Check Your Pantry Day is not an official holiday, although it should be. It’s time to go digging into your food storage areas, shelves, closets, root cellars, freezers and see how your food is holding up. Here is a quick list to keep from being overwhelmed with the task:
This means anywhere you are storing boxes, jars, and cans of shelf-stable food. Take a section, remove the food, check the shelf for signs of moisture or bug/mouse activity before putting your food items back, newest to oldest. It’s a great time to count what you have and list it, so you know what’s left. I take a look to see what we are using a lot of or not so much now as well and keep track of that for my canning efforts later this year.
Who am I kidding? I also use this opportunity to organize the food that is there. No one in my family seems to have the ability to keep things sorted. LOL
The freezer can be just a little trickier because it’s best to keep food as cold as you can. You don’t have a lot of time to keep that door open. This is a good time to quickly check for signs of freezer burn, broken containers, and squashed things like bread
List the number of items that are remaining and what the foods are. I keep them on a list to give myself an idea of the meals I can make in the future. It’s also a good time to straighten the food in there—stack the flat bags, the containers, and the meats for easier access.
A word about freezer burn
So many times, I see people throwing out food that has freezer burn or signs of it forming (ice crystals, change of color patches on the meat itself). You don’t have to throw out freezer-burned food unless it’s some old piece that you lost years ago under a pile of fresher frozen food.
Freezer-burned food has changed the taste, but it has not spoiled. You will not get sick eating it.
You may, however, want to cook it in a highly seasoned sauce or gravy. It’s hard to tell if it’s necessary until the meat is actually cooked, but the entire thing is rarely inedible. I like spaghetti sauce to hide many less than desirable pieces of meat. Just give it a try before immediately wasting it by throwing it away.
In the root cellar, check for spoilage. For example, I have bins of pumpkins and winter squash. I empty all of the vegetables and look them over for broken stems, soft spots, mold, moisture leaking. This means decay has set in. I chop any of the vegetables up for the chickens and goats for a winter treat of fresh food. There is very little waste and it comes back to the family as healthy milk and eggs.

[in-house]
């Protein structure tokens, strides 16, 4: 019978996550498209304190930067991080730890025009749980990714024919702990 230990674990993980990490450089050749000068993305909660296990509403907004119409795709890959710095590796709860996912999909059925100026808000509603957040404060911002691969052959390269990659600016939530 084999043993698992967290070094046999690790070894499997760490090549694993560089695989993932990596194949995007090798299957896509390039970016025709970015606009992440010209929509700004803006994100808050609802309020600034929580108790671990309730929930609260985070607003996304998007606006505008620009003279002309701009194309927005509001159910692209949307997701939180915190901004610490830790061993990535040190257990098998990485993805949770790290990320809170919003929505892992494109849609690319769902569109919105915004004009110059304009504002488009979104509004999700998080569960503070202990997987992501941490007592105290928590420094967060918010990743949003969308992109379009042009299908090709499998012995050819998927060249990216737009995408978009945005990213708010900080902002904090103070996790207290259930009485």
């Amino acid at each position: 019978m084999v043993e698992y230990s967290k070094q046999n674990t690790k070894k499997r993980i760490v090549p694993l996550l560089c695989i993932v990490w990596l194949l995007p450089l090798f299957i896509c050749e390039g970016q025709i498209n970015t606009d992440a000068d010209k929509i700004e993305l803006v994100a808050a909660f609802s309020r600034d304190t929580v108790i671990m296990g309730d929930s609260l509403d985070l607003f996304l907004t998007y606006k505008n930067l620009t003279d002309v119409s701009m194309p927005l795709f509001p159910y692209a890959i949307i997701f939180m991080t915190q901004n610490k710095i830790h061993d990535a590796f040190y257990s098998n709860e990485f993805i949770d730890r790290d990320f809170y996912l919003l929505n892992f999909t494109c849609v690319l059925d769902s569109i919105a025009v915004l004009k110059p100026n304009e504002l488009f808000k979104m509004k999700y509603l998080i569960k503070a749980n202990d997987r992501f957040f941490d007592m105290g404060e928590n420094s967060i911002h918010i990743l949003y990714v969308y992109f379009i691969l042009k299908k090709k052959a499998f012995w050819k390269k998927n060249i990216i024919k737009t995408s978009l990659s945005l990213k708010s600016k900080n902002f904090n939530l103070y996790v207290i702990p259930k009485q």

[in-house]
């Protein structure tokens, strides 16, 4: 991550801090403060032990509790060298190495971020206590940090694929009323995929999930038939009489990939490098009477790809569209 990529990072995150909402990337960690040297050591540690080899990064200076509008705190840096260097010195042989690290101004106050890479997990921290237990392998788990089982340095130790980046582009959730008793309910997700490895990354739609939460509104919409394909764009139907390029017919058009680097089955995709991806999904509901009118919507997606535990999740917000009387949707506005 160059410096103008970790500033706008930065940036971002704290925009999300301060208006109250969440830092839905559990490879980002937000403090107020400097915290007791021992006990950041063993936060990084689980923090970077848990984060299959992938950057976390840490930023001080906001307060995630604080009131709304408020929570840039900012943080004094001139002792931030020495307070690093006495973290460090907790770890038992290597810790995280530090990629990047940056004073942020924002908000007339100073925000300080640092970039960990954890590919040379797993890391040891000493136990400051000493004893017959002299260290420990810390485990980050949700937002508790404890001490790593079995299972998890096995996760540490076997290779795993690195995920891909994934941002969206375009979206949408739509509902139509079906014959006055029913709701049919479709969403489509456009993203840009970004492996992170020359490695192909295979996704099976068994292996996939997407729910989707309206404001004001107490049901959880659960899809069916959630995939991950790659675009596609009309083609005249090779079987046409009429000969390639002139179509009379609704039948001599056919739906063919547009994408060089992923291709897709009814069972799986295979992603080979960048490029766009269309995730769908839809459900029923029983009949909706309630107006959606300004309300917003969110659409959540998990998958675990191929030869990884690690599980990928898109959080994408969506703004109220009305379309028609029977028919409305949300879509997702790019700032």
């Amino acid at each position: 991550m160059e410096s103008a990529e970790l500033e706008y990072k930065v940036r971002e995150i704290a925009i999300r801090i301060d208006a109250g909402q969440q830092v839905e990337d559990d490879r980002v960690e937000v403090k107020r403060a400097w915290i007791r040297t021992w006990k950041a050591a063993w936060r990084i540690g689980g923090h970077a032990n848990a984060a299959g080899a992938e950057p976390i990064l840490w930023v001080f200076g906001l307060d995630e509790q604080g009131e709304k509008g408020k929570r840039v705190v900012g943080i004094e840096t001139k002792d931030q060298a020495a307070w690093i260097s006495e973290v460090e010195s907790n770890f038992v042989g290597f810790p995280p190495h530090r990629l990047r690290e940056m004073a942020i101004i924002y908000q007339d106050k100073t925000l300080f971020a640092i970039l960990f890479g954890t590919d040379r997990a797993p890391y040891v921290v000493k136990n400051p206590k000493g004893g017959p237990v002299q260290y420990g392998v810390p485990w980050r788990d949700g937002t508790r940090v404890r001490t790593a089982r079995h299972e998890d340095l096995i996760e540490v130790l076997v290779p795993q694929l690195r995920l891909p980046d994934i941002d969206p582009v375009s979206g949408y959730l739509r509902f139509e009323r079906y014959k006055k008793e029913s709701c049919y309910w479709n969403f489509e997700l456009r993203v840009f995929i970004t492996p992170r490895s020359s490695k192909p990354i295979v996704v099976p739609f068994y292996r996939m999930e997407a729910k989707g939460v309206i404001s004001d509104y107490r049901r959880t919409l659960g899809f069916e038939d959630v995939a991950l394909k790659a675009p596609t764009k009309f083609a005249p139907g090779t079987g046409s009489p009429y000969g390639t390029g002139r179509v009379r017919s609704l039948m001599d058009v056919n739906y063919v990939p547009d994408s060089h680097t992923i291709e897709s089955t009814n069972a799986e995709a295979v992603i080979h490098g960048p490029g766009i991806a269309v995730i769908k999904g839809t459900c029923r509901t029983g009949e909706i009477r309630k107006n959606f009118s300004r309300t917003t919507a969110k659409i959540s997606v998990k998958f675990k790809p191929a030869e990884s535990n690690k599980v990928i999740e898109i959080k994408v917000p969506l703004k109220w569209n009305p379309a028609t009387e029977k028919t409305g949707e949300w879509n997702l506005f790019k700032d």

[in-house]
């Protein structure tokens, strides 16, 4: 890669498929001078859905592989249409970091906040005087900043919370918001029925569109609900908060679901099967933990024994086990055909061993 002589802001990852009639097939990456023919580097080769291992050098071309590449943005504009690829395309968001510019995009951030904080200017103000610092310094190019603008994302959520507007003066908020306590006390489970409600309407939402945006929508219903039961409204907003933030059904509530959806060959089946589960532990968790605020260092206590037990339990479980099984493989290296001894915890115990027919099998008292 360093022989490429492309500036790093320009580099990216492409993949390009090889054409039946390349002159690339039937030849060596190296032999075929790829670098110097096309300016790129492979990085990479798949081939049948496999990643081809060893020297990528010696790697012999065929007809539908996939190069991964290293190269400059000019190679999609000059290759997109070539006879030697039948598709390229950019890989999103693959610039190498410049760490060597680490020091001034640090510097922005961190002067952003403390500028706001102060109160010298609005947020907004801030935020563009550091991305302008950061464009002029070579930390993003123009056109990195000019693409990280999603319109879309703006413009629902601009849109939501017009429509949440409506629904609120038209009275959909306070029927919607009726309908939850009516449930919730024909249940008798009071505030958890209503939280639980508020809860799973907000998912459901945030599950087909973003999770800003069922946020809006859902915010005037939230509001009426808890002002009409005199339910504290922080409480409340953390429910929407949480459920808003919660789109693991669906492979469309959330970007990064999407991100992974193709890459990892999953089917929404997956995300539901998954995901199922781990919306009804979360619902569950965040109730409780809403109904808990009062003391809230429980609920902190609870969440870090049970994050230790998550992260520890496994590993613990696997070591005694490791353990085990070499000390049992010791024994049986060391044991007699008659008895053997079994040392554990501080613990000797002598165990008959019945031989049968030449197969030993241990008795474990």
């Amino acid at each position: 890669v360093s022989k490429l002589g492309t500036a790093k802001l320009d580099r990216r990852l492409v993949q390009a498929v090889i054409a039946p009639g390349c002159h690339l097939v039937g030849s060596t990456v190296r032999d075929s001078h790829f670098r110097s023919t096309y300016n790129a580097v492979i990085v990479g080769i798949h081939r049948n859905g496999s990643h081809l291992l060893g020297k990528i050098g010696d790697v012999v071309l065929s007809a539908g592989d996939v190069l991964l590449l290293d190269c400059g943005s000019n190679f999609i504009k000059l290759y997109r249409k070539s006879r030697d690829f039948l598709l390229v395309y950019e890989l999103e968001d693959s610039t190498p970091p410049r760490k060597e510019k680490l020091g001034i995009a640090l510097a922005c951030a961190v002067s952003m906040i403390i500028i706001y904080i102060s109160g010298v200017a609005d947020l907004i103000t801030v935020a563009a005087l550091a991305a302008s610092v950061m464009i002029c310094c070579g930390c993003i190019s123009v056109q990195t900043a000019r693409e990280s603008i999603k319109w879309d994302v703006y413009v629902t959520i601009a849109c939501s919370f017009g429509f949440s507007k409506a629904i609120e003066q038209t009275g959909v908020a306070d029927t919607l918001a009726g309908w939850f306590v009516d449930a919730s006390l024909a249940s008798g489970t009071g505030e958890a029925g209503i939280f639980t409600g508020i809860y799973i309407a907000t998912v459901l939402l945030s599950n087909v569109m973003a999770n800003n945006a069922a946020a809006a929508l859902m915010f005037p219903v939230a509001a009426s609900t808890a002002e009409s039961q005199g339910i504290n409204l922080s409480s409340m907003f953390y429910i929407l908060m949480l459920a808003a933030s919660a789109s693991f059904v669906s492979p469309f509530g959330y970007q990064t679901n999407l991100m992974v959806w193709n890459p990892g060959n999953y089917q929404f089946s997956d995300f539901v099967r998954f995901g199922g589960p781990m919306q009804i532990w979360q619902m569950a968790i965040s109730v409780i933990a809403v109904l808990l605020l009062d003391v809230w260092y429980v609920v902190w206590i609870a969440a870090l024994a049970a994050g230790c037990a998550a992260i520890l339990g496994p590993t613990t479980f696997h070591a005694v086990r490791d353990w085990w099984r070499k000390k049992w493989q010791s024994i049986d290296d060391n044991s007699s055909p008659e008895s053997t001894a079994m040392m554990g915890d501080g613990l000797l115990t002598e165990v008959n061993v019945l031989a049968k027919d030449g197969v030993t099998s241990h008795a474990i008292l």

Be sure to thoroughly check all the cold storage foods. It’s so easy for something to turn and that speeds up the decay of everything it touches. Check the temperature and humidity in the room as well. Hygrometers are inexpensive and can give you both numbers at a glance. Place more than one in each location and you will have a backup.
If you keep your home canned foods in the root cellar check for signs of decay in your jars. They should not have bands on them, only lids. Each lid should still be securely attached with no bulging. Check for leakage, visible mold and dramatic color changes in the canned food.
Final thoughts on food storage
Storing food can start any time of year, and you don’t have to have an extensive larder to be successful.
If you store food, looking it over from time to time is just as important as figuring out what to store and how much to store. A revolving food pantry is a healthy one.
I hope some of these tips help you either get started or keep your food pantry in tip-top shape.
For more food conversation, join us on the Farming Wife-Farming Life FB group. We would love to have you!
2 thoughts on “Check Your Pantry Day”
I am interested in you new canning book. However, most of the canning books that are available have very little to do with canning other than jams jellies and preserves. I am looking for information and recipes for canning things like vegetables, items with meat and so on. Can you tell me if your book fits that bill? I have 2 new books by Ball. but, like I said, they focus on things that can be water bathed as well as canned.
Yes! I understand what you are saying about all jams and jellies. My book covers meats, veggies, fruits, dehydrating, pickling, and freezing, food storage, organizing..all the things I do to preserve as much of our gardens and meats as possible. I also adhere to the latest in both pressure and water bath safety.
Thanks for asking!